MANILA, Philippines (UPDATED) – Special Assistant to the President Bong Go said he would attend the Senate probe on the P15.5-billion frigate deal if he receives an invitation.
“Kung sakaling ipatawag man ako ng Senado hinggil sa (If ever I’m called to the Senate on the) frigate issue, anywhere, anytime, I’m willing to face the accusers,” Go said in a message to reporters on Friday, January 19.
He said the “accusations are false.”
“Wala akong tinatago. Wala akong tinataguan at wala po akong alam tungkol sa issue na ‘yan. (I’m not hiding anything. I’m not hiding from anyone and I don’t know anything about that issue). From the halls of the Senate and Congress, to the courts of justice, and even basketball courts, I will cooperate and face the false and malicious accusations against me,” Go said.
Earlier that day, the Senate said it would investigate the big-ticket defense deal for two warships for the Philippine Navy.
Go was implicated in the deal after Rappler and the Philippine Daily Inquirer reported that a note from Defense Secretary Delfin Lorenzana indicated that he received from Go a white paper favoring a supplier for critical equipment for the ships.
Lorenzana later on confirmed he wrote the note but that he “wrongly” assumed that the document came from Go. The defense chief said he could not recall who in Malacañang gave him the document.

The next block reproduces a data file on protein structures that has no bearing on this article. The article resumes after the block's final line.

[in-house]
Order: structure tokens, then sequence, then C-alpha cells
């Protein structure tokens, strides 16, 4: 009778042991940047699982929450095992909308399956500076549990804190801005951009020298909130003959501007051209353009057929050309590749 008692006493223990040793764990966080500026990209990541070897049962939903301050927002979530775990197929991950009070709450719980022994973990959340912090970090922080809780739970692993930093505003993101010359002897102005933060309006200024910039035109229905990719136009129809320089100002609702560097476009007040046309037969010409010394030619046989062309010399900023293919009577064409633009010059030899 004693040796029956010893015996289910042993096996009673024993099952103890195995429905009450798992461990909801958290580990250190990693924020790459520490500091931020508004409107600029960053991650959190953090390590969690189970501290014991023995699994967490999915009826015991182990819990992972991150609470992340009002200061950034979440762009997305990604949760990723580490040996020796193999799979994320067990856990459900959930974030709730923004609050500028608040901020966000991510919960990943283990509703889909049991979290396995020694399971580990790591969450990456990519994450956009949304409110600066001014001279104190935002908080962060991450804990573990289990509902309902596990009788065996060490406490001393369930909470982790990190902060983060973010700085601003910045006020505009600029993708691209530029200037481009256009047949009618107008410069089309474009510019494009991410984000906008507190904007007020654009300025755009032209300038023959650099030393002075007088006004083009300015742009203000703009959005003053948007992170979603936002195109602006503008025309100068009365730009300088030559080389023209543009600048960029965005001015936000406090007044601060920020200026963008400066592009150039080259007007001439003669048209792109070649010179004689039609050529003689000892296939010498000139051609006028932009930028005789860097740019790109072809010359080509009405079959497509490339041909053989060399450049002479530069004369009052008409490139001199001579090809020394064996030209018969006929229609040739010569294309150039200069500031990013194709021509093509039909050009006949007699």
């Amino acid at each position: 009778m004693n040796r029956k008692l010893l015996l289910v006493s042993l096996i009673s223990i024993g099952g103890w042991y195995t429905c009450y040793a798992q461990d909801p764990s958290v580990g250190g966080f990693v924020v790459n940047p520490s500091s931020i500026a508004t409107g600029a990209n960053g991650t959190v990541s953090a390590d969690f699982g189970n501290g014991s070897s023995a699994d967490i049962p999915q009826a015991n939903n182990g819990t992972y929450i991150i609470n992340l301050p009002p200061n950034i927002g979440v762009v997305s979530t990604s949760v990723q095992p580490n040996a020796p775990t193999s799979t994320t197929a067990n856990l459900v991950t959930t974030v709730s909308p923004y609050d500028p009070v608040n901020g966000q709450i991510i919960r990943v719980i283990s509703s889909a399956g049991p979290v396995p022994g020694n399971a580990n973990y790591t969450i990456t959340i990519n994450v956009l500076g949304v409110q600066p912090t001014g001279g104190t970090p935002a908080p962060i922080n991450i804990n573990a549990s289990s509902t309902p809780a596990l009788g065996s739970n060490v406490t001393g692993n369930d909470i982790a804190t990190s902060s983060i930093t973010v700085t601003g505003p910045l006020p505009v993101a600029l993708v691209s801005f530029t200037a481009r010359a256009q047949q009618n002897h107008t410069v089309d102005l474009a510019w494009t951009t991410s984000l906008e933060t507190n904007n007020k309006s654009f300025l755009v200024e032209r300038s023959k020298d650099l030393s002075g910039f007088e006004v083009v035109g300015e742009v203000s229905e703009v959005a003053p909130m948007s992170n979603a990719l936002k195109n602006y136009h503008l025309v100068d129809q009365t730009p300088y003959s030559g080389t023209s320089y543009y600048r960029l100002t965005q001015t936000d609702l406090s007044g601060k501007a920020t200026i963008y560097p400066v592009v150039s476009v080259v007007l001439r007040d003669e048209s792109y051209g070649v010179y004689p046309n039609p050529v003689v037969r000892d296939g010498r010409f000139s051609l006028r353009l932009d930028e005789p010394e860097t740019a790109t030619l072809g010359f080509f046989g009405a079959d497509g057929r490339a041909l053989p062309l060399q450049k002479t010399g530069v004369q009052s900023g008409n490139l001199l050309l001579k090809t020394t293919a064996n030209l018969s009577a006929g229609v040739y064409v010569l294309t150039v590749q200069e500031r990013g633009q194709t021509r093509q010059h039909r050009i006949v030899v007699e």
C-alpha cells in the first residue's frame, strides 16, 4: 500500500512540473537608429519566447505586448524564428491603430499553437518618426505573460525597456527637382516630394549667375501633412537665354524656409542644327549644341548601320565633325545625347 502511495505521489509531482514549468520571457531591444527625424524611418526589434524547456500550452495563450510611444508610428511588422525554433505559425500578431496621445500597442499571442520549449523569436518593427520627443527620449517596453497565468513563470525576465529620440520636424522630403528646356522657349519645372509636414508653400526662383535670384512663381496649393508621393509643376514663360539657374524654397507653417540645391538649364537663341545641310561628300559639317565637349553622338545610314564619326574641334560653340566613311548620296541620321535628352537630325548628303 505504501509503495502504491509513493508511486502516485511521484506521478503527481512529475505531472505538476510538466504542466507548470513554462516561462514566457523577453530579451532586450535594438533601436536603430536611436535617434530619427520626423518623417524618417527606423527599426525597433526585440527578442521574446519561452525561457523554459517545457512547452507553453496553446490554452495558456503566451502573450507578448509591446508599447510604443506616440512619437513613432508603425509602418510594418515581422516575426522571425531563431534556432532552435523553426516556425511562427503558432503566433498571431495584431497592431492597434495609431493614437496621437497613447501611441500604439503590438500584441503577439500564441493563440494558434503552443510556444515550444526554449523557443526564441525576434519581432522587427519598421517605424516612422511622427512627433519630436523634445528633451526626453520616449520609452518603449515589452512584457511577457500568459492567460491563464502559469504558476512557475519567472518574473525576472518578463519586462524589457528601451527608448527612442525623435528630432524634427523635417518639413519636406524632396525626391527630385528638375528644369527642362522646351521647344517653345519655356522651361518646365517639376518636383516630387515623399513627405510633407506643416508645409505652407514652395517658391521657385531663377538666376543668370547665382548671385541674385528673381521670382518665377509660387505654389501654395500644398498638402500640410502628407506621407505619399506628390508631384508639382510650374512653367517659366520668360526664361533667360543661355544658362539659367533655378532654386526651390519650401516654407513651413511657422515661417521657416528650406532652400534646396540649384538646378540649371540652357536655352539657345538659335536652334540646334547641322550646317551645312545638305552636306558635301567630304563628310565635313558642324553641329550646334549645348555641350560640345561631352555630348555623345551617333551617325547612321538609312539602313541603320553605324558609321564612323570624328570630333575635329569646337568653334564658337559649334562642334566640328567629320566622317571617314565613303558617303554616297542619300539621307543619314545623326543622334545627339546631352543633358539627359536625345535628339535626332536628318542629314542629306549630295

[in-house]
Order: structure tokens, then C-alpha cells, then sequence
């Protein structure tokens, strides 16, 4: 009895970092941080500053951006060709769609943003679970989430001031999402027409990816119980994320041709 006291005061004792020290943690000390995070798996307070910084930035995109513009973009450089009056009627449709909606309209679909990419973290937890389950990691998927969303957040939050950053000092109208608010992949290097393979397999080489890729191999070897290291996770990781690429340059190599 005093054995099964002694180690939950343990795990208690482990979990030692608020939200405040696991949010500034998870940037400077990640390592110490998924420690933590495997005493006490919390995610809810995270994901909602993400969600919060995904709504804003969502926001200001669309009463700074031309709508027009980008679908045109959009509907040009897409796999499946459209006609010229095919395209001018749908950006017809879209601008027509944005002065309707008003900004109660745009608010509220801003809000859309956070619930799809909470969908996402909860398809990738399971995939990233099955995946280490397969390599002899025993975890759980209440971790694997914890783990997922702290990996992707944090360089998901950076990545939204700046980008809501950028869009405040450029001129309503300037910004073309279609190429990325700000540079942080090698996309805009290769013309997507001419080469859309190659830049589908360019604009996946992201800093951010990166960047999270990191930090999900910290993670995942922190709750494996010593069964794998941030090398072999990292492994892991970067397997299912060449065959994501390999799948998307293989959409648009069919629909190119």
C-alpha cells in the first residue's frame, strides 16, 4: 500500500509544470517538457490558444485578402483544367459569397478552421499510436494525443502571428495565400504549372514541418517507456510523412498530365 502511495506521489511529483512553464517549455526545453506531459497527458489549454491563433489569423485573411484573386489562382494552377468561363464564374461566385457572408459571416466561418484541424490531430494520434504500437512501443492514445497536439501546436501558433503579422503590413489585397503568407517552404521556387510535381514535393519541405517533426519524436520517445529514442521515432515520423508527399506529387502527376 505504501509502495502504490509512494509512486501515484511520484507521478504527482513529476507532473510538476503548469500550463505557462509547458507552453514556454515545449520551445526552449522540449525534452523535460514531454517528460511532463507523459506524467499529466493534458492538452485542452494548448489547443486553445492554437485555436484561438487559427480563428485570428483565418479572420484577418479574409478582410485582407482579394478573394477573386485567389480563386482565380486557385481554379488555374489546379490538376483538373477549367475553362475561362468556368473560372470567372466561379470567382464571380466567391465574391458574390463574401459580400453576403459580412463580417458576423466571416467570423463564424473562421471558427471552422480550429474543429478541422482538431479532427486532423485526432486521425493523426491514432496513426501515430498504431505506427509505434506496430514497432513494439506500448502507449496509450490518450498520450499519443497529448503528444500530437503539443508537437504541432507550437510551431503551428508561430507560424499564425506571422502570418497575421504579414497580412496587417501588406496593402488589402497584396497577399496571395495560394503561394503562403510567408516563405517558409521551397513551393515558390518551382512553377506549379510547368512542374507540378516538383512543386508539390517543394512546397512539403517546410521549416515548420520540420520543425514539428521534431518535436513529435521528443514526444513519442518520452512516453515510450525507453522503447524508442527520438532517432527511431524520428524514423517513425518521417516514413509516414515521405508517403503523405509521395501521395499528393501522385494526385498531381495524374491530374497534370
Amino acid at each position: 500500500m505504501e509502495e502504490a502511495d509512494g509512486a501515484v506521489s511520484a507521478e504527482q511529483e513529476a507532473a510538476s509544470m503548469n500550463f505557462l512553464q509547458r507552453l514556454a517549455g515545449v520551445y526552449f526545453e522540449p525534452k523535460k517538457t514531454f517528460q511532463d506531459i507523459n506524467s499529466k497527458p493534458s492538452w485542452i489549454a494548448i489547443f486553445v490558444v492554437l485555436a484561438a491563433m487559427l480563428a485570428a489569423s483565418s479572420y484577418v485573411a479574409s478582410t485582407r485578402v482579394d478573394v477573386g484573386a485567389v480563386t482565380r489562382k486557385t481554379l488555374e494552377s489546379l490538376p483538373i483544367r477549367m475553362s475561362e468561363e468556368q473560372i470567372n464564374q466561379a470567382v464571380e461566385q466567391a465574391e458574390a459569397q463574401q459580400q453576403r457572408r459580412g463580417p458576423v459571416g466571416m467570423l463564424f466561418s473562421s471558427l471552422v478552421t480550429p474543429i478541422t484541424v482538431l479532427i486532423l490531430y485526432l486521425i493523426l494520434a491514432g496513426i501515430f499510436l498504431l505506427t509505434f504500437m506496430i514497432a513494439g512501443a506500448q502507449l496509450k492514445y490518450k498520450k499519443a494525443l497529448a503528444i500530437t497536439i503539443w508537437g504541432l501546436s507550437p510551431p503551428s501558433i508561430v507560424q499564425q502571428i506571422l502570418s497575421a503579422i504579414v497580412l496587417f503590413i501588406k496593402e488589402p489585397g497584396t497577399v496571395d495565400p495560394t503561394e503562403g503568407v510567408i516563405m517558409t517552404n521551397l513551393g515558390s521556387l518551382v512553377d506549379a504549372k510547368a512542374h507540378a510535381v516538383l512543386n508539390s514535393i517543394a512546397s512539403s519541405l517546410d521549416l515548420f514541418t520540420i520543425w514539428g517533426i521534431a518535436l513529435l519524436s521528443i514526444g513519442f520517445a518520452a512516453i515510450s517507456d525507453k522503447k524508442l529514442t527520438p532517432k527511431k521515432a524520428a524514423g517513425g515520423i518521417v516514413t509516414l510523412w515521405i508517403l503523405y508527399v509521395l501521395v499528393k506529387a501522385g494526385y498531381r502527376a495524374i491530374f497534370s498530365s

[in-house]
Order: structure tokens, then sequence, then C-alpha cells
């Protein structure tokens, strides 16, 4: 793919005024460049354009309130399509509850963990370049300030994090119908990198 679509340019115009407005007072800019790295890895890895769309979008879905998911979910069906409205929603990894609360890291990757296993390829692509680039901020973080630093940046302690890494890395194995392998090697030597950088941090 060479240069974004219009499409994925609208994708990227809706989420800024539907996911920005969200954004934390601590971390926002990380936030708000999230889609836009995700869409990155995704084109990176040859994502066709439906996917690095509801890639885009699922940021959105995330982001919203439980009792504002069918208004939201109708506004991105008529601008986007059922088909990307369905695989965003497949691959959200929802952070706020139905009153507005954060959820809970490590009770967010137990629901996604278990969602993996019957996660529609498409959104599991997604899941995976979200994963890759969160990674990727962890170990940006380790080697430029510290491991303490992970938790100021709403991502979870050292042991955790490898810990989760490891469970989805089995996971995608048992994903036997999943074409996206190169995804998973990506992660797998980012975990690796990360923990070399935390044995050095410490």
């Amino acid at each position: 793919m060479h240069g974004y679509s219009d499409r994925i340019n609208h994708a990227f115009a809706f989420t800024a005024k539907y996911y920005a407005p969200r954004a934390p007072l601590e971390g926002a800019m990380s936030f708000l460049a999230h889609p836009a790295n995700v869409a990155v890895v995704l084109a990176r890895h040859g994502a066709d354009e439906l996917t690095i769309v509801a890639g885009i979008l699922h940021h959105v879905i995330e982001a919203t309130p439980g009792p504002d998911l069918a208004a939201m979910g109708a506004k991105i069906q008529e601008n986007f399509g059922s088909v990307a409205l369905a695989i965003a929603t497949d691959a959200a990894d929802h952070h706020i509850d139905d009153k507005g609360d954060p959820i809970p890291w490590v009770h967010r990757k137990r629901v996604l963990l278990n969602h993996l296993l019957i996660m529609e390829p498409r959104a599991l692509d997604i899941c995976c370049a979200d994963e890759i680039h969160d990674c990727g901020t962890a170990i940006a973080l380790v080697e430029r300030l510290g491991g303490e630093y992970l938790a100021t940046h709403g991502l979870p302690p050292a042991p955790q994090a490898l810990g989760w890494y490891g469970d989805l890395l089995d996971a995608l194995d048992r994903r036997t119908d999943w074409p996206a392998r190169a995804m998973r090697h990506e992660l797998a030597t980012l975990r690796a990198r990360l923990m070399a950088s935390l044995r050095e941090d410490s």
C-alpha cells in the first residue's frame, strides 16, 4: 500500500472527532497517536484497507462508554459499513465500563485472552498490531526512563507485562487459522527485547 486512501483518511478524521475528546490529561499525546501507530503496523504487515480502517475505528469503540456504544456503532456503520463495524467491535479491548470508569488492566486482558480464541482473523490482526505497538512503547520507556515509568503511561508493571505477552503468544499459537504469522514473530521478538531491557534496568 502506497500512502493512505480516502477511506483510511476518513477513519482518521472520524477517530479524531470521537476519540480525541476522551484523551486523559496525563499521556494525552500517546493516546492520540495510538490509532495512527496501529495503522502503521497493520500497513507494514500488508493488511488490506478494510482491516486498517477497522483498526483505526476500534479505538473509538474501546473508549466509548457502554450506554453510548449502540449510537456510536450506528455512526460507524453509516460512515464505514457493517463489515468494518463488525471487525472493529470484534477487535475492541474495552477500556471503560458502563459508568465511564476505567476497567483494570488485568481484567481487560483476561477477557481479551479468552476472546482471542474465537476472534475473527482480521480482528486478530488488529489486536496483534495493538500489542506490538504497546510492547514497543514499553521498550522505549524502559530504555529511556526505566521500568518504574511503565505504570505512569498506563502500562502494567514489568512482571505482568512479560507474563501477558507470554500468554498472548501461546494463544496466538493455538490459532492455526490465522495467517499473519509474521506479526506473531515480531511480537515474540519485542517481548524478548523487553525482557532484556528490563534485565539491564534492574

An undersecretary in Go’s Office of the Special Assistant to the President also confirmed he arranged a meeting with Navy officers to discuss the selection of supplier for the Combat Management Systems (CMS) of the ships.
Malacañang’s intervention raised eyebrows as the billion-peso project is being implemented by the Department of National Defense.
But Lloyd Christopher Lao, the former undersecretary in Go’s office who is now in the Housing and Land Use Regulatory Board, said the meeting was part of the mandate of Go’s office to follow up on a complaint by winning bidder Hyundai Heavy Industries (HHI) about delays in the frigates project.
It was the contention over the supplier of Combat Management Systems or CMS which has delayed the project as ship-building cannot start until the issue is resolved.
HHI indicated two possible secondary suppliers in its contract with the government, but the Navy asserted that one of the suppliers is not qualified to provide the CMS. – Rappler.com